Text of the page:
Director John Lasseter's first experience with computer animation was during his work as an animator at Walt Disney Feature Animation, when two of his friends showed him the light-cycle scene from Tron. It was an eye-opening experience which awakened Lasseter to the possibilities offered by the new medium of computer-generated animation. Lasseter tried to pitch The Brave Little Toaster as a fully computer-animated film to Disney, but the idea was rejected and Lasseter was fired. He then went on to work at Lucasfilm and in 1986, he became a founding member of Pixar. In 1986, Pixar was purchased by entrepreneur and Apple Inc. co-founder Steve Jobs. At Pixar, Lasseter created short, computer-animated films to show off the Pixar Image Computer's capabilities. In 1988 Lasseter produced the short film Tin Toy told from the perspective of a toy and referencing Lasseter's love of classic toys. Tin Toy won the 1988 Academy Award for Best Animated Short Film, the first computer-generated film to do so.
Tin Toy gained Disney's attention, and the new team at The Walt Disney Company—CEO Michael Eisner and chairman Jeffrey Katzenberg in the film division—began a quest to get Lasseter to come back. Lasseter, grateful for Jobs' faith in him, felt compelled to stay with Pixar, telling co-founder Ed Catmull, "I can go to Disney and be a director, or I can stay here and make history." Katzenberg realized he could not lure Lasseter back to Disney and therefore set plans into motion to ink a production deal with Pixar to produce a film. Disney had always made all their movies in-house and refused to change this. But when Tim Burton, who used to work at Disney, wanted to buy back the rights to The Nightmare Before Christmas, Disney struck a deal allowing him to make it as a Disney movie outside the studio. This opened the door for Pixar to make their movies outside Disney.
Both sides were willing. Catmull and fellow Pixar co-founder Alvy Ray Smith had long wanted to produce a computer-animated feature, but only by the early 1990s were the computers cheap and powerful enough to make this possible. In addition, Disney had licensed Pixar's Computer Animation Production System (CAPS), and that made it the largest customer for Pixar's computers. Jobs made it apparent to Katzenberg that although Disney was happy with Pixar, it was not the other way around: "We want to do a film with you," said Jobs. "That would make us happy." At this same time, Peter Schneider, president of Walt Disney Feature Animation, was potentially interested in making a feature film with Pixar. When Catmull, Smith and head of animation Ralph Guggenheim met with Schneider in the summer of 1990, they found the atmosphere to be puzzling and contentious. They later learned that Katzenberg intended that if Disney were to make a film with Pixar, it would be outside Schneider's purview, which aggravated Schneider. After that first meeting, the Pixar contingent went home with low expectations and was surprised when Katzenberg called for another conference. Catmull, Smith, and Guggenheim were joined by Bill Reeves (head of animation research and development), Jobs, and Lasseter. They brought with them an idea for a half-hour television special called A Tin Toy Christmas. They reasoned that a television program would be a sensible way to gain experience before tackling a feature film.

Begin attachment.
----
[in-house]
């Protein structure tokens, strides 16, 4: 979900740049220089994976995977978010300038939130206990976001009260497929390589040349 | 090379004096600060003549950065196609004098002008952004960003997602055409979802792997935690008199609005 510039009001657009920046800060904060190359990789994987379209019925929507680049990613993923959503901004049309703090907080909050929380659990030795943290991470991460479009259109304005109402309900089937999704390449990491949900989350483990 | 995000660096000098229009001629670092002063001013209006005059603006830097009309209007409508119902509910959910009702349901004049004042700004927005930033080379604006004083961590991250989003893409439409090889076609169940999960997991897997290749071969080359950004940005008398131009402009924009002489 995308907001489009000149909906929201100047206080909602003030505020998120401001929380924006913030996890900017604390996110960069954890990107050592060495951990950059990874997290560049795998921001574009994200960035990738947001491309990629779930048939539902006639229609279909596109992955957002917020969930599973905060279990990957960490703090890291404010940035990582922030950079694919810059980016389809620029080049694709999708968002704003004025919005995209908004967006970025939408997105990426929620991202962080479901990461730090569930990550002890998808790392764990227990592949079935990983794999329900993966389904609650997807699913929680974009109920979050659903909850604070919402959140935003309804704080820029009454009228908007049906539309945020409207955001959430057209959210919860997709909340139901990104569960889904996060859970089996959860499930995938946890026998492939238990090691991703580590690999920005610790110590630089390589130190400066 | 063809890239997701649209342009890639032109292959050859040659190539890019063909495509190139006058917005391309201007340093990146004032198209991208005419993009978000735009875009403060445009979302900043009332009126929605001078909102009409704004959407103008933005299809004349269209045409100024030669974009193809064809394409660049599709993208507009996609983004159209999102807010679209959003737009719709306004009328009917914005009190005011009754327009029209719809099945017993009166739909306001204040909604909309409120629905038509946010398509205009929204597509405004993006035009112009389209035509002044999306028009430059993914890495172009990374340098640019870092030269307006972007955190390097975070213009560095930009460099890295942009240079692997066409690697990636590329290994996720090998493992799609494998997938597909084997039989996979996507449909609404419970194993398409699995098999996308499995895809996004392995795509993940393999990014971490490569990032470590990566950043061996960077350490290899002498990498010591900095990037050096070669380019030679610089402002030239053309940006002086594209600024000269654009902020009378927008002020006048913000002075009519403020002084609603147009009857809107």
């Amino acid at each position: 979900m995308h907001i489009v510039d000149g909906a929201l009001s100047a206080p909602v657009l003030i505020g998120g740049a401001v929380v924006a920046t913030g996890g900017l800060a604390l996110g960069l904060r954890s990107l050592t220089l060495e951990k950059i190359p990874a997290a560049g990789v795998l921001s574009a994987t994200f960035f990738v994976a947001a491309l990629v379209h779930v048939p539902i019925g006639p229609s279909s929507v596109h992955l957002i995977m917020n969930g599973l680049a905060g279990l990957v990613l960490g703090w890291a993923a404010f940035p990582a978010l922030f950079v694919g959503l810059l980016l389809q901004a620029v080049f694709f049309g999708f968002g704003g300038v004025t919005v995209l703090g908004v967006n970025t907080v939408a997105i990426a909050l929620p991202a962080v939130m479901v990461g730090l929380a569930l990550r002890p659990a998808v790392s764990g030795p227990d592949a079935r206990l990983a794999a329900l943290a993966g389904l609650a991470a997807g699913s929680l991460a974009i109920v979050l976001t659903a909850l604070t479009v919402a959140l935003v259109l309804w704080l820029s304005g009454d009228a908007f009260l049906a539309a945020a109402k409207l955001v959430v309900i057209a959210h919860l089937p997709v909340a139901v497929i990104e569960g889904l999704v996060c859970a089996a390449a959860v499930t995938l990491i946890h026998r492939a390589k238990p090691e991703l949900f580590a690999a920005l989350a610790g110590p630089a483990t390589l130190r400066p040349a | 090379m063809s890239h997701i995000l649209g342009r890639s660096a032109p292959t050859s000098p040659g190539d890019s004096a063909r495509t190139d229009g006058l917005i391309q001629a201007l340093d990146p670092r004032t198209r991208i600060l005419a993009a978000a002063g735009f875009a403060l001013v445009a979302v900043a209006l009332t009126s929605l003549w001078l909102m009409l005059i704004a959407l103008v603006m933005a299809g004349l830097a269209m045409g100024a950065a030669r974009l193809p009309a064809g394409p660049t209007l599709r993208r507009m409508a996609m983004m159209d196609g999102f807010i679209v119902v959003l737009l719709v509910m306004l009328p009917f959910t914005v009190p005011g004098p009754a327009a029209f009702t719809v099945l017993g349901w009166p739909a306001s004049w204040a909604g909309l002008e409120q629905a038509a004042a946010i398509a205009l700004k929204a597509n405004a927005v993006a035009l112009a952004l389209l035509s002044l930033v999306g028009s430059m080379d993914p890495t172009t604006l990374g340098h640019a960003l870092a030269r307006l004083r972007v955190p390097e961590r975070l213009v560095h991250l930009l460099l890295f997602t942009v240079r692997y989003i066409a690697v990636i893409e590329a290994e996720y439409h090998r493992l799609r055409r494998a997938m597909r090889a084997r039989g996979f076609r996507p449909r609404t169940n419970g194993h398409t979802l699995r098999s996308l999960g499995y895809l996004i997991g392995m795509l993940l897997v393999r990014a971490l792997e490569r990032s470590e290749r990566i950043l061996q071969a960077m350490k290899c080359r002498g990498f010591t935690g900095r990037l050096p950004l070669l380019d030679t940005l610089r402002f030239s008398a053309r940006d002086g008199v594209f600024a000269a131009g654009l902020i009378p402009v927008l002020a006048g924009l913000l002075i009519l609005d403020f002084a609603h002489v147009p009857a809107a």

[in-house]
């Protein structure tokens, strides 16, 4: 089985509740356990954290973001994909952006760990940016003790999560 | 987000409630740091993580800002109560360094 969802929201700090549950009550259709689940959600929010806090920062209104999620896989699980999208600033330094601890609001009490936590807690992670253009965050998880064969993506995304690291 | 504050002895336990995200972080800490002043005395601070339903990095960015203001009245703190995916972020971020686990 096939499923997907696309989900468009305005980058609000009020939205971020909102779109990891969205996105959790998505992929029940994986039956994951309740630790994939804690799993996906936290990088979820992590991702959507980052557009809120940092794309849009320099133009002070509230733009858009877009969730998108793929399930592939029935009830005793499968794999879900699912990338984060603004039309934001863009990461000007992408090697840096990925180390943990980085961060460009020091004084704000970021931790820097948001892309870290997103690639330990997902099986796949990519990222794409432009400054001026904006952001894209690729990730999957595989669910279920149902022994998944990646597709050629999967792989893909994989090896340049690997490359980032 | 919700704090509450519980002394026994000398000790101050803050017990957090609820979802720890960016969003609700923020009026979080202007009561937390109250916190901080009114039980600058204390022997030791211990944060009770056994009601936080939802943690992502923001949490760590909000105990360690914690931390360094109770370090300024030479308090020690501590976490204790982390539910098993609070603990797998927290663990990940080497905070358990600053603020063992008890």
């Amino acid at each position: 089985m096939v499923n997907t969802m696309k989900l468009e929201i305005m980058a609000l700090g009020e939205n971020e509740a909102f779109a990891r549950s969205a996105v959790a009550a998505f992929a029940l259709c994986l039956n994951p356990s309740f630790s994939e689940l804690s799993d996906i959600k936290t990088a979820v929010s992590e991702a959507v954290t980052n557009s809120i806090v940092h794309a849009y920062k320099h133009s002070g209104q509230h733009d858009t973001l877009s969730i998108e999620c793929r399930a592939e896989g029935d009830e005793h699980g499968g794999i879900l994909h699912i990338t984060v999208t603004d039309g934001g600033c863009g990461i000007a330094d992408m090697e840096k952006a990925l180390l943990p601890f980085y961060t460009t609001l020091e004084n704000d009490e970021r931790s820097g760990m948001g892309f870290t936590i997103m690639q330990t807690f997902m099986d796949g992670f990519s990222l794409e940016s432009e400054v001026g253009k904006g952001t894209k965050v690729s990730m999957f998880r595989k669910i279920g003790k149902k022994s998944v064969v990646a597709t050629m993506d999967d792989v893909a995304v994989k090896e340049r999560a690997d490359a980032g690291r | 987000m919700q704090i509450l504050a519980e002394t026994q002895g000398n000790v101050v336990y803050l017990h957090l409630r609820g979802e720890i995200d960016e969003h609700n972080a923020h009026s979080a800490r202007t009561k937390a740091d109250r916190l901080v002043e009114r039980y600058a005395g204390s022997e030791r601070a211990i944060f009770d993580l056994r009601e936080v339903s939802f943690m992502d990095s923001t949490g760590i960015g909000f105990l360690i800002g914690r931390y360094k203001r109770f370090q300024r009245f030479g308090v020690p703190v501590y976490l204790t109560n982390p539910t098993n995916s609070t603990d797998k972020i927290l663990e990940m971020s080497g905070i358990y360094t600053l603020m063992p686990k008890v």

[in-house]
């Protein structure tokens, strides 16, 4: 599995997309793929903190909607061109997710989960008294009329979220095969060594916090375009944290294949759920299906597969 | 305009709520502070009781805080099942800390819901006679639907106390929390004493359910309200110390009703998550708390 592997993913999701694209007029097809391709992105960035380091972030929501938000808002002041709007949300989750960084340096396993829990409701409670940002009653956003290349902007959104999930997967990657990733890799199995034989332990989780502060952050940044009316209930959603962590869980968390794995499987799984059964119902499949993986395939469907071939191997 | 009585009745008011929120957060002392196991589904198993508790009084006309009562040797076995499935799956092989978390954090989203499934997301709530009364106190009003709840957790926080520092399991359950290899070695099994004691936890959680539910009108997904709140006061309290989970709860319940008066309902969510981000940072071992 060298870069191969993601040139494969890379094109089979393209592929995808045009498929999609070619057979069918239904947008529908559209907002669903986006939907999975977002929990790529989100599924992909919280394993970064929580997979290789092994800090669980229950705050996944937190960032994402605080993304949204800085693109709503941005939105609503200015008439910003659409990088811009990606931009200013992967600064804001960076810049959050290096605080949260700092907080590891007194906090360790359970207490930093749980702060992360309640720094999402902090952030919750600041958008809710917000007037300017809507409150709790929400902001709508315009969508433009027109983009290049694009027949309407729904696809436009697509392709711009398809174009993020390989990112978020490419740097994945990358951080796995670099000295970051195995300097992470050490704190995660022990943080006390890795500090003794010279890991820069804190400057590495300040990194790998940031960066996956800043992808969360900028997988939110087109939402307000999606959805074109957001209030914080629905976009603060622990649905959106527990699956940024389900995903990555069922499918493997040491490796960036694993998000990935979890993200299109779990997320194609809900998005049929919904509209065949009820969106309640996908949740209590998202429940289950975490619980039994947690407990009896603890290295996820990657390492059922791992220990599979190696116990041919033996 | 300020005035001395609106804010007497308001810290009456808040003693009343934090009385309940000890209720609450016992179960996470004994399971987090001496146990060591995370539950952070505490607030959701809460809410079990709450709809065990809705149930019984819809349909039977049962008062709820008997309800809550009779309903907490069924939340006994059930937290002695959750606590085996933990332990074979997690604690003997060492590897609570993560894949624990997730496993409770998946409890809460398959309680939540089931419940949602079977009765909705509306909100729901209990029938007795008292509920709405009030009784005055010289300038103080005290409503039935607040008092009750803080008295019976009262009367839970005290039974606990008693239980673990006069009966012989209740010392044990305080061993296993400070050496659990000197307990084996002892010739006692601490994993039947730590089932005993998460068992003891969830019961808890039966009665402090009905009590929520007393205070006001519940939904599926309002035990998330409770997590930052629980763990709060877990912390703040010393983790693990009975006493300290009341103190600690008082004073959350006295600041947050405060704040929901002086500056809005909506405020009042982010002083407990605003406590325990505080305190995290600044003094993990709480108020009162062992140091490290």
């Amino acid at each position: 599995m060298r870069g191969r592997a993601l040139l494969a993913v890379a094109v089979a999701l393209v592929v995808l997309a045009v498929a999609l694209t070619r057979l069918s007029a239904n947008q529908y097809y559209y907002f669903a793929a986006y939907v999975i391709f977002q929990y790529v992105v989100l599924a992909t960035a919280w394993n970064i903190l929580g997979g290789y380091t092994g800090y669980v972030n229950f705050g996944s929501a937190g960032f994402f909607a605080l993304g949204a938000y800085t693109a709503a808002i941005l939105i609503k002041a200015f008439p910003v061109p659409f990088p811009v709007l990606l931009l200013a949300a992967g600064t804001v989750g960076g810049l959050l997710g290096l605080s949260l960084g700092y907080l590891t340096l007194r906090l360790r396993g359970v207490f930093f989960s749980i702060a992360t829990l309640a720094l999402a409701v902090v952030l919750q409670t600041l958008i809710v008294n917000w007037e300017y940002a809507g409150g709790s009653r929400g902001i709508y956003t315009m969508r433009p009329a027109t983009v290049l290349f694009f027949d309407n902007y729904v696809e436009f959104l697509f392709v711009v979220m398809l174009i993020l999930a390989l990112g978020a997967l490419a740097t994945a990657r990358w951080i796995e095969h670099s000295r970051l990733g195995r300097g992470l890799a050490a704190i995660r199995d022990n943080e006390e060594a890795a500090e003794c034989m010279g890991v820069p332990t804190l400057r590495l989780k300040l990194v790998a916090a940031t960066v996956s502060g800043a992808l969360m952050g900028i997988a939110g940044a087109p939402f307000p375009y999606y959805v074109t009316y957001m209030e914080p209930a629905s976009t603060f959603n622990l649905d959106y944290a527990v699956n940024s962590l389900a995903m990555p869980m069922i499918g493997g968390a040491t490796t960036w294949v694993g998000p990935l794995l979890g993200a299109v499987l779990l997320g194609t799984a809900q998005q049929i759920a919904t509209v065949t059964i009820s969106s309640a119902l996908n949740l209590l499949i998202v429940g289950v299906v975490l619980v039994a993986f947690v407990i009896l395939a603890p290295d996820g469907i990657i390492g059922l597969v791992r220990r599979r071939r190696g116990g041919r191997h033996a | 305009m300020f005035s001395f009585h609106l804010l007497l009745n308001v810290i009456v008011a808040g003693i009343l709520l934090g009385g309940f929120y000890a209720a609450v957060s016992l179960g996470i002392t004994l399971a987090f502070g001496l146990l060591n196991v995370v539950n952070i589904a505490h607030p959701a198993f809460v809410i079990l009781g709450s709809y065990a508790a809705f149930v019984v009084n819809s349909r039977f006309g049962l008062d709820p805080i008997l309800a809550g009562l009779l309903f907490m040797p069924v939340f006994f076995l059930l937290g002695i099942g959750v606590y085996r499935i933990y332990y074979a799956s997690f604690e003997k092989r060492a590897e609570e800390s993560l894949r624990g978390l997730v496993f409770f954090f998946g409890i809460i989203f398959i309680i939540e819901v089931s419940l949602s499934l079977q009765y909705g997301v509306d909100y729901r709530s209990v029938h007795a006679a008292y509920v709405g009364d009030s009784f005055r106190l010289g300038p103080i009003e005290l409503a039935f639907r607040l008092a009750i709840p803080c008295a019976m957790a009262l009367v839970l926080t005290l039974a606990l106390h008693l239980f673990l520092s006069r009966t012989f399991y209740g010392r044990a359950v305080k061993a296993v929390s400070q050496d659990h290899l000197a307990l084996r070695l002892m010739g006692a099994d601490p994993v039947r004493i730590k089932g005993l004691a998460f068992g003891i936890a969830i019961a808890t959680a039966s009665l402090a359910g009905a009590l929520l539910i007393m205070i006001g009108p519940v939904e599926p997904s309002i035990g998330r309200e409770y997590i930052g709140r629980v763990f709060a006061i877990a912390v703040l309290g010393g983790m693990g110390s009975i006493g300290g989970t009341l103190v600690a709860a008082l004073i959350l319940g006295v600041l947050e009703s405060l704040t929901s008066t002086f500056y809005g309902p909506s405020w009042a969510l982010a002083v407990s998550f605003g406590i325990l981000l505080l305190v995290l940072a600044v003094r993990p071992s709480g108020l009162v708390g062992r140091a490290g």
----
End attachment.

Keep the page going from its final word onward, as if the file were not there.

They met with Katzenberg at a conference table in the Team Disney building at the Walt Disney Studios in Burbank. Catmull and Smith considered it would be difficult to keep Katzenberg interested in working with the company over time. They considered it even more difficult to sell Lasseter and the junior animators on the idea of working with Disney, who had a bad reputation for how they treated their animators, and Katzenberg, who had built a reputation as a micromanaging tyrant. Katzenberg asserted this himself in the meeting: "Everybody thinks I'm a tyrant. I am a tyrant. But I'm usually right." He threw out the idea of a half-hour special and eyed Lasseter as the key talent in the room: "John, since you won't come work for me, I'm going to make it work this way." He invited the six visitors to mingle with the animators—"ask them anything at all"—and the men did so, finding they all backed up Katzenberg's statements. Lasseter felt he would be able to work with Disney and the two companies began negotiations. Pixar at this time was on the verge of bankruptcy and needed a deal with Disney. Katzenberg insisted that Disney be given the rights to Pixar's proprietary technology for making 3-D animation, but Jobs refused. In another case, Jobs demanded Pixar would have part ownership of the film and its characters, sharing control of both video rights and sequels, but Katzenberg refused. Disney and Pixar reached accord on contract terms in an agreement dated May 3, 1991, and signed on in early July. Eventually, the deal specified that Disney would own the picture and its characters outright, have creative control, and pay Pixar about 12.5% of the ticket revenues. It had the option (but not the obligation) to do Pixar's next two films and the right to make (with or without Pixar) sequels using the characters in the film. Disney could also kill the film at any time with only a small penalty. These early negotiations became a point of contention between Jobs and Eisner for many years.
An agreement to produce a feature film based on Tin Toy with a working title of Toy Story was finalized and production began soon thereafter.
Jobs funded the project personally. Jobs did not insert himself into the creative process, but instead managed the relationship with Disney.